Before you study the hitting lesson series...
Let's start with an apology - from WebBall, and from every other hitting instructor you've ever met...
A bit of background... When WebBall started there was a thirst for knowledge about all things mechanical. There were gurus postulating this swinging method or that. It was the era of rotational vs linear, of breaking down the swing into each hundredths of a second in time. There was still a debate about elbows (up or down) and about stride (long, short or none at all). And about so much more.
The differences between the perfect swing and the optimum swing.
WebBall fell into that "trap" in the sense that we spent time and effort - a lot of both - on trying to better understand swing mechanics. We paid attention to opposing viewpoints. We did out own motion capture studies, and watched the evolution of video analysis with split screens and graphic layers showing lines and circles, measuring arcs and angles. We learned more recently about the differences between the perfect swing (no such thing) and the optimum swing (perhaps achievable).
Kinetic chains, momentum, torque, and more became part of the hitting vocabulary. We had all gone way past such aphorisms as "see it hit it", "read and react", "get a good pitch to hit". We knew more; we knew better.
But here's the thing - batting averages have not gone up.
Now, other gurus such as Ron Wolforth will tell you that it's because pitchers are now stronger and in better shape. And other gurus such as Perry Husband will tell you it's because pitchers understand much more about pitching strategy, the hitter's attention span, batter deception, effective velocity, etc. And the sports psychologists like Tom Hanson might tell you it's because pitchers spend more time on mental training.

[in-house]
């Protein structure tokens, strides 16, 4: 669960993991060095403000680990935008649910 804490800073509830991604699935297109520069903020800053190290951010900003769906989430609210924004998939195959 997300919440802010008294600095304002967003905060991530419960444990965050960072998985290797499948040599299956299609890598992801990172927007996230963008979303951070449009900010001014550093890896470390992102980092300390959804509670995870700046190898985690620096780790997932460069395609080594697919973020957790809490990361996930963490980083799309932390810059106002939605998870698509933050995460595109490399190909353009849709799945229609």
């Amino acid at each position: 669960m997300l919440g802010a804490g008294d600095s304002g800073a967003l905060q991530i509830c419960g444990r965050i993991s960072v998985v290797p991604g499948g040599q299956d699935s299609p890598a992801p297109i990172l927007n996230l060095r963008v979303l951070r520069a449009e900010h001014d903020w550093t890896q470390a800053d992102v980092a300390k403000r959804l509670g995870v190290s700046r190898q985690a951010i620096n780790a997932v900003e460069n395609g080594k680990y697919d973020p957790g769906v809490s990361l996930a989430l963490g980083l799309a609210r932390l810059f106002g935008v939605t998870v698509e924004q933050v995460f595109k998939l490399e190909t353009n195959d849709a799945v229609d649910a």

Maybe. Maybe they're all right. But we do know this, that era of "mechanics is everything" which started in the 80s (arguably sooner) and has continued into the present day - thanks to them, and us - may have sucked the athleticism out of hitters.
While the hard copy edition is currently out o print, select chapters of the Thunder & Lighting manual are still available. Click here
Okay, yes, no question, it's still important to understand mechanics. That's why it was covered in our Thunder & Lighting field manual and why it's part of the Hitting Lesson Series
we offer on the site. And if you don't understand the elements that make up a good swing, you still need to have that knowledge. In fact, there are some articles below that do talk mechanics - unavoidable.
But - and it's a big huge "but" - knowing how the body should turn on a baseball will not ensure success at the plate. So, please, if you have absorbed all the mechanics info out there, your job of educating yourself or others on hitting is not done - not close to complete.
How to be consistent, beyond the mechanics
Some suggestions (repeat, suggestions)....
Accept good advice when given and work at it. The saying that it takes thousands of swings to improve is true. Don't try something for an afternoon and revert to old habits.
The best "advice" we've seen lately comes in the form of a series of recommended hitting drills developed by Martin Rubinoff, now packaged up in DVD format. Click here
- Block out all thoughts when you step in the batter's box - that's not the time to think, just do.
- Benchmark your hitting (video and radar) and check back as you train - because measurable results in training are important and because there are no RBIs in the off-season.
Points 4 and 5 require you to recognize where pitches will end up relative to the strike zone and your hitting zone.
Work on your hitting zone, not the strike zone. Because the umpire doesn't care about the results of the game but you do.
- Swing at every good pitch and avoid every un-hittable pitch. A special focus early in the count, to keep from going deep in the count. If you CAN hit curves, then look for them. If you CAN'T hit splitters, avoid them.
Practice, practice, practice. Successful hitting doesn't start in the game, of course. It starts in the off-season where you need to work on getting in as many swings as possible - every day if you can, or multiple times per week.
All B.P is limited by the availability of pitchers, and the expense of instructors. What you need is the opportunity at home to get to get your cuts in every day. Click here
for one suggestion.
- Accept failure. Don't beat yourself up when you strike out swinging. On the quiet walk back to the dugout review the pitch sequence and set your better plan for the next at-bat.